Caregiver Registry Standards Board


Caregiver Registry Standards Board (CRSB) Accreditation establishes industry standards for caregiver registries that screen & refer independent contractors.

The Caregiver Registry Standards Board created its Accreditation based upon the highest collective standards nationwide & condensed those into a single process that determines whether a registry is operating within those standards.

Caregiver Registry Standards Board Accreditation benefits everyone by enhancing the professionalism of the industry; by becoming nationally accredited, a registry clearly communicates its commitment to the highest standards of quality, professionalism, transparency, and accountability.


An accrediting body for caregiver registries that are operating under the consumer-directed model of care.


To create and maintain uniform national standards that provide registry owners/operators with a set of recommended best practices.


The Caregiver Registry Standards Board establishes best practices in these four key areas:

  • Administrative Credentialing
  • Independent Contractor Screening/Credentialing
  • Information Management
  • Registry Practices


  • Registry should maintain a written contract between the Caregiver and the Registry.
  • Registry to provide a written explanation to Caregiver candidates of the Independent-Contractor nature of a Caregiver’s relationship with a Registry.
  • Registry to obtain a written representation from Caregiver candidates that the Caregiver is engaging the Registry to gain access to Client opportunities, and is not seeking employment with the Registry.
  • Registry to provide a written explanation to Caregiver candidates of the Caregiver’s responsibilities, as an independent contractor, for his/her own actions.
  • Registry to provide a written explanation to Caregiver candidates:
    • That the Caregiver is not eligible for Unemployment Insurance based on the relationship with the registry.
    • That the Caregiver is responsible for his/her own profit and loss.
    • That the registry does not provide Workers’ Compensation or Professional Liability insurance coverage on their behalf.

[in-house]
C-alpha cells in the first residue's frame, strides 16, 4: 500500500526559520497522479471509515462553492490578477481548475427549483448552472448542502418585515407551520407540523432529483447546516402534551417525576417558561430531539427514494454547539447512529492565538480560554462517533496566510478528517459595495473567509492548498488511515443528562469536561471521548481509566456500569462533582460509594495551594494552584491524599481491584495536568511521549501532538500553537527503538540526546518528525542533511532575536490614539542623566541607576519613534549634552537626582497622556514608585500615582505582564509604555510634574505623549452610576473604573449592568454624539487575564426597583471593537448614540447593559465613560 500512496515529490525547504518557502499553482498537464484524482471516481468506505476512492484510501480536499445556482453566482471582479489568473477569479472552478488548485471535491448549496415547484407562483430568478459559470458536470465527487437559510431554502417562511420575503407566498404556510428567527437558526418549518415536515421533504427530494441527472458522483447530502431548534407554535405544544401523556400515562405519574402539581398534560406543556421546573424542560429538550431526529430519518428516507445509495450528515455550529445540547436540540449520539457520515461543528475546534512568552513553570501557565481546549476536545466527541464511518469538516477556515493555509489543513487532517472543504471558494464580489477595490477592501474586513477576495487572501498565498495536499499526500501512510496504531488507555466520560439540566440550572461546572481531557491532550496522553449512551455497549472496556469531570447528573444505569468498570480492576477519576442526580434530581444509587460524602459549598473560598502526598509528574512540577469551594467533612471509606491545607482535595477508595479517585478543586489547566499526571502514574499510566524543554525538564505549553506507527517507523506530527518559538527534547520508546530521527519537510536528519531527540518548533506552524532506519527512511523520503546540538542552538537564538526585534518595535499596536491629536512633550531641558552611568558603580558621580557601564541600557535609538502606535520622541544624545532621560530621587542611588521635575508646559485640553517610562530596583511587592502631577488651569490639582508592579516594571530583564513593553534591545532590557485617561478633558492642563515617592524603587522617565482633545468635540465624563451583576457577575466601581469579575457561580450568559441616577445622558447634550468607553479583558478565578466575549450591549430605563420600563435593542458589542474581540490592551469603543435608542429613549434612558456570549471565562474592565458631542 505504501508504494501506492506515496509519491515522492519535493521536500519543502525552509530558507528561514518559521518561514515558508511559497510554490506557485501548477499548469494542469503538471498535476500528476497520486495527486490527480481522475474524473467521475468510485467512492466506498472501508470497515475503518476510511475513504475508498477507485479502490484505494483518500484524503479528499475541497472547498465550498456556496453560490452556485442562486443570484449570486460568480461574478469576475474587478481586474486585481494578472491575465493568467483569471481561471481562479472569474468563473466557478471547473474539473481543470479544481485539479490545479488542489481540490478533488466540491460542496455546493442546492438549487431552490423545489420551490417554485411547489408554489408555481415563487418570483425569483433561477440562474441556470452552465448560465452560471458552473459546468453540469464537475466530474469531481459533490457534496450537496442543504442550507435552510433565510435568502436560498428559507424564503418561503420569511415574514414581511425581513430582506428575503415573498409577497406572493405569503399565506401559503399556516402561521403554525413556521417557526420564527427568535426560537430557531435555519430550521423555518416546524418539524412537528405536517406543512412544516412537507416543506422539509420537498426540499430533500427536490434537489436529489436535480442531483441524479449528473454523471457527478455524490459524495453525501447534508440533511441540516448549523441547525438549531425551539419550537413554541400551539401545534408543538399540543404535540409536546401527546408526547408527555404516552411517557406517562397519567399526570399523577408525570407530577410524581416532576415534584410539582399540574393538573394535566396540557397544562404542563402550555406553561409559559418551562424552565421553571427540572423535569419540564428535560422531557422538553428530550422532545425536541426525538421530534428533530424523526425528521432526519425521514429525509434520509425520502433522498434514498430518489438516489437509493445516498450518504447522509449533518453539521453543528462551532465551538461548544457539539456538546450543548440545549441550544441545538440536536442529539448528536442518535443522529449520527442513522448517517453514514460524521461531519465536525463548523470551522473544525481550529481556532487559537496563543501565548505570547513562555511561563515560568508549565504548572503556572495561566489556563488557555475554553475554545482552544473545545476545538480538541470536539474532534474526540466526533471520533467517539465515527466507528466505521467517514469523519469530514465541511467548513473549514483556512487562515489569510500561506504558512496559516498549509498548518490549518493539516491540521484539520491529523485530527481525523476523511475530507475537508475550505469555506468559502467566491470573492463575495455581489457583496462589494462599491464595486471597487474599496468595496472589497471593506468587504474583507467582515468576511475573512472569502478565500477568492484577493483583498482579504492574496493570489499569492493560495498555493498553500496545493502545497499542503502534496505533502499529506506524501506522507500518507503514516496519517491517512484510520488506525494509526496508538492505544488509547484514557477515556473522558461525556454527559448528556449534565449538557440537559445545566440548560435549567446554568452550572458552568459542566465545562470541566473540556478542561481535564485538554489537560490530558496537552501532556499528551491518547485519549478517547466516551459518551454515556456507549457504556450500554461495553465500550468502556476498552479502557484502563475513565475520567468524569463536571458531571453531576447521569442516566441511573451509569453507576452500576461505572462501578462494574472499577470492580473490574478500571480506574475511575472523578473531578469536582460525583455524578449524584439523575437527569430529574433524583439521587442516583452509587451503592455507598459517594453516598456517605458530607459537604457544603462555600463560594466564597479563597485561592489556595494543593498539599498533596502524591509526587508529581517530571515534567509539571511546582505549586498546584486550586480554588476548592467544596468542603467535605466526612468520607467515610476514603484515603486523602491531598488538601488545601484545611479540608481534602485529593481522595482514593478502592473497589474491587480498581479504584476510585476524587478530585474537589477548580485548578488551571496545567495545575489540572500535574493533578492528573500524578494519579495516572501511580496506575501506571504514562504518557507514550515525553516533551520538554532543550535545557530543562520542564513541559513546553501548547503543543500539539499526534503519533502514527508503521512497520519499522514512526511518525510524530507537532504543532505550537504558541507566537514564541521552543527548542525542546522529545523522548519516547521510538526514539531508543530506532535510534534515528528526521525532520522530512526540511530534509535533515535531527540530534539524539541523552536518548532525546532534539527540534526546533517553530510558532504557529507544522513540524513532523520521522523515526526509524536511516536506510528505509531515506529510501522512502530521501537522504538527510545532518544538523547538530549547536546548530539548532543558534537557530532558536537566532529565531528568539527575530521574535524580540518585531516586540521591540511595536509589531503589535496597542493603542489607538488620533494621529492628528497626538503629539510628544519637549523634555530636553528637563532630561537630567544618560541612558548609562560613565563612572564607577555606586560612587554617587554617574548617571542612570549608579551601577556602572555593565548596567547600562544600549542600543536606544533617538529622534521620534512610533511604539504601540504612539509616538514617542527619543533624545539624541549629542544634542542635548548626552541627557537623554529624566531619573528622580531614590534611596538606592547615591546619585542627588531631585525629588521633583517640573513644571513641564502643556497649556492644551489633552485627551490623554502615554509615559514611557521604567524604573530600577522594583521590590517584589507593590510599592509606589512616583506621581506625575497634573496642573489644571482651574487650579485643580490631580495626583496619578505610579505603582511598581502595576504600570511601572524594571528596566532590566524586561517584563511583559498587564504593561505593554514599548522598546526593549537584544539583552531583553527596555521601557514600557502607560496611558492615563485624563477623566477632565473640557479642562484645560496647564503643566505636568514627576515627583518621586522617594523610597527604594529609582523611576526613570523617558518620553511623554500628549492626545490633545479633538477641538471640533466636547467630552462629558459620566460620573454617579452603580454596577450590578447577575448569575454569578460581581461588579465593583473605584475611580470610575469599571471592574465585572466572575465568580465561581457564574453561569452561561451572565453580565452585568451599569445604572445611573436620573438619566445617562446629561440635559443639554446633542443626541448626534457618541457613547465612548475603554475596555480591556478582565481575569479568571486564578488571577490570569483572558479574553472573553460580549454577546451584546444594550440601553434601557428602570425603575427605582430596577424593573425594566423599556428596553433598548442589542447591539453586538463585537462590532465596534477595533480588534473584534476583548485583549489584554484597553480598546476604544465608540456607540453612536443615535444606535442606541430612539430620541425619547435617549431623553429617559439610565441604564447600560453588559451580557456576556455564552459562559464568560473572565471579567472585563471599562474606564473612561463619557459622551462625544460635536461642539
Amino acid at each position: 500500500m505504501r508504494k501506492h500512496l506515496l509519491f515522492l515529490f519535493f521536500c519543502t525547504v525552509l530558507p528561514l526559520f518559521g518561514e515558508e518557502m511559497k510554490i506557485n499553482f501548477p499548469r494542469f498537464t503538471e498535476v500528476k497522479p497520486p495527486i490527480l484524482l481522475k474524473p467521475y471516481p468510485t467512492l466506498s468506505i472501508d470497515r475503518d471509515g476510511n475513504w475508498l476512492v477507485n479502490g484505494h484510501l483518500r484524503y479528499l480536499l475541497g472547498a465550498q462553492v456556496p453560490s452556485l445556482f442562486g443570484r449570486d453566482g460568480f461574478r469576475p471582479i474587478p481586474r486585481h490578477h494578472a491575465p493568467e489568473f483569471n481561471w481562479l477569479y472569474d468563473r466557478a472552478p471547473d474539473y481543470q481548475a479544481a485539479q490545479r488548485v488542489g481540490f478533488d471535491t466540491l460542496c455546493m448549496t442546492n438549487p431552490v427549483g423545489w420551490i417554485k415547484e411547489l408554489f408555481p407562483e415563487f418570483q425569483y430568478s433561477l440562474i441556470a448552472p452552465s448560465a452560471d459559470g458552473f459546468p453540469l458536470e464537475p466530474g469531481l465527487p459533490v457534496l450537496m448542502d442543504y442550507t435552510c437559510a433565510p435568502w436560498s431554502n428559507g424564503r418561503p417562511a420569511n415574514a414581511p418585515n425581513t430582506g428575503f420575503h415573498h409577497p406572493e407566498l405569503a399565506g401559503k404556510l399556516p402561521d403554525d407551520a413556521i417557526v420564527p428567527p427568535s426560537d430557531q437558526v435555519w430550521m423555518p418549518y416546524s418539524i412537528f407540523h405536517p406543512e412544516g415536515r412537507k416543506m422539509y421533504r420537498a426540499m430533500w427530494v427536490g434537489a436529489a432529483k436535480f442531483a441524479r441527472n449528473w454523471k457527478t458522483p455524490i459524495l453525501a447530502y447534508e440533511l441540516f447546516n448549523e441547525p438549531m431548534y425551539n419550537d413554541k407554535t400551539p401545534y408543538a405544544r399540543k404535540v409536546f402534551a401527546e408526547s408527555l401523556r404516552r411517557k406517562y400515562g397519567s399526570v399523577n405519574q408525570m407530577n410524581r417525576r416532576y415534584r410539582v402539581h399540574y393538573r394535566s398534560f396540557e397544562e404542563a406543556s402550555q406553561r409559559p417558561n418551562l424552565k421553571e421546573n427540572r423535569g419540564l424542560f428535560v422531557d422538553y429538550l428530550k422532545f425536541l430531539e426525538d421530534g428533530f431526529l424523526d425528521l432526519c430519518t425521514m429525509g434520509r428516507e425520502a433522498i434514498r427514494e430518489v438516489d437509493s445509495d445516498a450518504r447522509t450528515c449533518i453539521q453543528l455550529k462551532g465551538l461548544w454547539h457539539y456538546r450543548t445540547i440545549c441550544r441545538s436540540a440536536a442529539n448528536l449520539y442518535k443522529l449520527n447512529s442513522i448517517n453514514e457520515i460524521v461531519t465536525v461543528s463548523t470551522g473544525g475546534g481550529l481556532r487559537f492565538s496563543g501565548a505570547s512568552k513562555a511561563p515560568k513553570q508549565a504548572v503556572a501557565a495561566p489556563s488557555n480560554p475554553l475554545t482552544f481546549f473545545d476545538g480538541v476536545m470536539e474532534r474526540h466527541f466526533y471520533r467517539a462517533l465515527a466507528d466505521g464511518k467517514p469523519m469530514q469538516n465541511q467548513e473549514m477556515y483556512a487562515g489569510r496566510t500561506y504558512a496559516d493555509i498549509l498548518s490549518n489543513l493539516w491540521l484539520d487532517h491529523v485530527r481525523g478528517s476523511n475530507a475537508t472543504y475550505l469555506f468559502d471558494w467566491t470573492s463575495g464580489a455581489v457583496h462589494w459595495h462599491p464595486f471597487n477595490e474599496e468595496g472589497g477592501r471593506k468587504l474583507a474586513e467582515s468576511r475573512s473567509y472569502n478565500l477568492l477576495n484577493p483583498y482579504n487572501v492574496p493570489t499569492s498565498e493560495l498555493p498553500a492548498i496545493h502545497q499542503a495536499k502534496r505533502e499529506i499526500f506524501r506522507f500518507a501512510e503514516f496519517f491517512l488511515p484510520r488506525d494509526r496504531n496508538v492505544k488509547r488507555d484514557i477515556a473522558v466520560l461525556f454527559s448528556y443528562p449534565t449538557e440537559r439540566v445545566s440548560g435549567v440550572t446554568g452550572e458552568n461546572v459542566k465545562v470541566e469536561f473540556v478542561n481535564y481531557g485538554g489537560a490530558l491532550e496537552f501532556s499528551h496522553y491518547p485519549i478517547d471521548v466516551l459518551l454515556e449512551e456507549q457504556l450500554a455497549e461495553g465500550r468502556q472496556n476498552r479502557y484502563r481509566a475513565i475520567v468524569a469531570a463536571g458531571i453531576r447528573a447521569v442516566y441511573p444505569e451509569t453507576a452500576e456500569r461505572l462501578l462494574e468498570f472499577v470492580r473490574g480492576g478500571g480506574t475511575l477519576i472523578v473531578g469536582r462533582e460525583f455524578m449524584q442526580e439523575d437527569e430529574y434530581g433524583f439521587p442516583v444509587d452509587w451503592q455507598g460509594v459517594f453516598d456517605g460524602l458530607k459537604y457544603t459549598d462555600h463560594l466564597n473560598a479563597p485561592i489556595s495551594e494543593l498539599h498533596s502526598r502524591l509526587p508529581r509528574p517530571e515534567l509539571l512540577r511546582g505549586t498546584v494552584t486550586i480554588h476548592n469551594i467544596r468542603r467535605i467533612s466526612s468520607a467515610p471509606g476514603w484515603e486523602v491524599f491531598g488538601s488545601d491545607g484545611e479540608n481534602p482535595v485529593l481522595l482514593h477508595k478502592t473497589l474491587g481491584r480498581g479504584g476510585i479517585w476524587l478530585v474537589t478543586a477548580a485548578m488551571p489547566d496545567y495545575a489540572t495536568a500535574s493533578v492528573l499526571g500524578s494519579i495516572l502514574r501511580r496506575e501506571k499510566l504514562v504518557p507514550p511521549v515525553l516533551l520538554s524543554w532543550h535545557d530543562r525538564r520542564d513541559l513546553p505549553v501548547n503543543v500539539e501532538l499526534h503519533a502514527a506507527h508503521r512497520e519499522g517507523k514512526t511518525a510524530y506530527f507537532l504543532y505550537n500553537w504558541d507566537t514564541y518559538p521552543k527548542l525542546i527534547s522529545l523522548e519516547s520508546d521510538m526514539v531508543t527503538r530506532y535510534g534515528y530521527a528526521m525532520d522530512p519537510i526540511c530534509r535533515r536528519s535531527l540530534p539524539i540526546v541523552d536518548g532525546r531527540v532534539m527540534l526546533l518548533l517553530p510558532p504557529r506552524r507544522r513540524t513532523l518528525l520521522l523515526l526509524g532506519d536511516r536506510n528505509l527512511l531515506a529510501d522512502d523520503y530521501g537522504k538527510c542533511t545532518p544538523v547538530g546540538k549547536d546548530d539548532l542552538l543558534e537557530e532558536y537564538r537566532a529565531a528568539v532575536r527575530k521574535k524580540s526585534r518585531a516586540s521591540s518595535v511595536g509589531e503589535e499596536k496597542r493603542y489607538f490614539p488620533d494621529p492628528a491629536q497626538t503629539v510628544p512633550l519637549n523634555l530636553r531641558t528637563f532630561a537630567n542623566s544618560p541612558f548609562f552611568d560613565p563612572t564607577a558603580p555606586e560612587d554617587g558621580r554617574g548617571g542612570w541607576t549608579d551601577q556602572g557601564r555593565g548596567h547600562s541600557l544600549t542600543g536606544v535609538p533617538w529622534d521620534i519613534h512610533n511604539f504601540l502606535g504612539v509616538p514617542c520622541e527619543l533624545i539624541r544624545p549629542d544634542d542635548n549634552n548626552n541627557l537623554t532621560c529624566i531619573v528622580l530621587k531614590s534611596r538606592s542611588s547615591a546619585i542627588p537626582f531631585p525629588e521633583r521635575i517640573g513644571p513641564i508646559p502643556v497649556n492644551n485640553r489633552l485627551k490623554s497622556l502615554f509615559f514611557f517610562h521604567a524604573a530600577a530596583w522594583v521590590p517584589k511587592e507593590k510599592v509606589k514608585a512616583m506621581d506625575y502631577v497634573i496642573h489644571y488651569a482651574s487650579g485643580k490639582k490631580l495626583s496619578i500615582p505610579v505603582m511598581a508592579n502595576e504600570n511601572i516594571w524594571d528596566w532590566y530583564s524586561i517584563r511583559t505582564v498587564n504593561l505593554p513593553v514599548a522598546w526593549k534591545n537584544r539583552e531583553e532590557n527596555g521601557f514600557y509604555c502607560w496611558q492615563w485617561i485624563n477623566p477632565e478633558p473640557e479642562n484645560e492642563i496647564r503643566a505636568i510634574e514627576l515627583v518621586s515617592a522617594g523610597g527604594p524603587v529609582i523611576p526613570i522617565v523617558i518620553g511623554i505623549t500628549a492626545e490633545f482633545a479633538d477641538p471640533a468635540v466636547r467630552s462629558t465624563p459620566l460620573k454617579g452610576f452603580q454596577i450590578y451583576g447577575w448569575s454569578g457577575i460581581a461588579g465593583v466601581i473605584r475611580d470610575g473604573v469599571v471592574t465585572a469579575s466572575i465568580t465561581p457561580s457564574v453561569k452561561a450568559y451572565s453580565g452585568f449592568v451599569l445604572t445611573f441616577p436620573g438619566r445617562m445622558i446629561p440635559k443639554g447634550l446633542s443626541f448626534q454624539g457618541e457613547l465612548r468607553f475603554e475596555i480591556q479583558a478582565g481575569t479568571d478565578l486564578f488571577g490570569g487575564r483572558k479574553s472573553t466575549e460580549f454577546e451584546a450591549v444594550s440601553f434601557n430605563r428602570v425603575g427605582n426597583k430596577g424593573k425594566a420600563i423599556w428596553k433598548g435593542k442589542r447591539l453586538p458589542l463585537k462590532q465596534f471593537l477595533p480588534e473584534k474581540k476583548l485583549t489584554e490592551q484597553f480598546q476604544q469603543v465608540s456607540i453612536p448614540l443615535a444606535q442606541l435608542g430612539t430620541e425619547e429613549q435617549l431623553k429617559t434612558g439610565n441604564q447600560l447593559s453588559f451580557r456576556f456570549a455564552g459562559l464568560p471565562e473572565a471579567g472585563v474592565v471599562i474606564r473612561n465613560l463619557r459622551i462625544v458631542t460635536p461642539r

• That the Caregiver is responsible for their own taxes.
    • That only the Caregiver and the Client can terminate the relationship, but not the registry.
  • If the Registry operates with an escrow or trust account, documented Financial Standards should be maintained. These standards should reflect how client payments are received  and disbursed to referred care providers.
  • The Registry should maintain:
    • ongoing professional liability insurance policy covering the registry.
    • ongoing general liability insurance policy covering the registry.
  • FBI Criminal Background Check should be obtained for all registry owners and administrators.
  • Registry to operate 24 hours per day, seven days per week with live accessibility.
  • Registry to have a policy in place requiring notification of clients in the event of discontinuation of registry services or dissolution of business.

Should you consider Caregiver Registry Standards Board Accreditation?

A good offense is the best defense. Accreditation prepares your registry for a potential audit.

Enhances the professionalism of the industry.

Allows for industry bench marking of operational standards.

  • Creates credibility and standardization
  • Creates transparency for caregiver recruitment

Creates seal of approval that meets or exceeds the Caregiver Registry Standards Board standards.

Communicates the industry’s commitment to excellence.

Who is eligible for Accreditation?

Private-sector caregiver registries that screen, refer and represent independent contractor caregivers.

How long is Accreditation good for?

Once a caregiver registry is Accredited, the Accreditation term is valid for 2-years. The caregiver registry will need to start the application process again for renewal prior to accreditation expiration.

Are you ready to take your Caregiver Registry to the next level and become Accredited?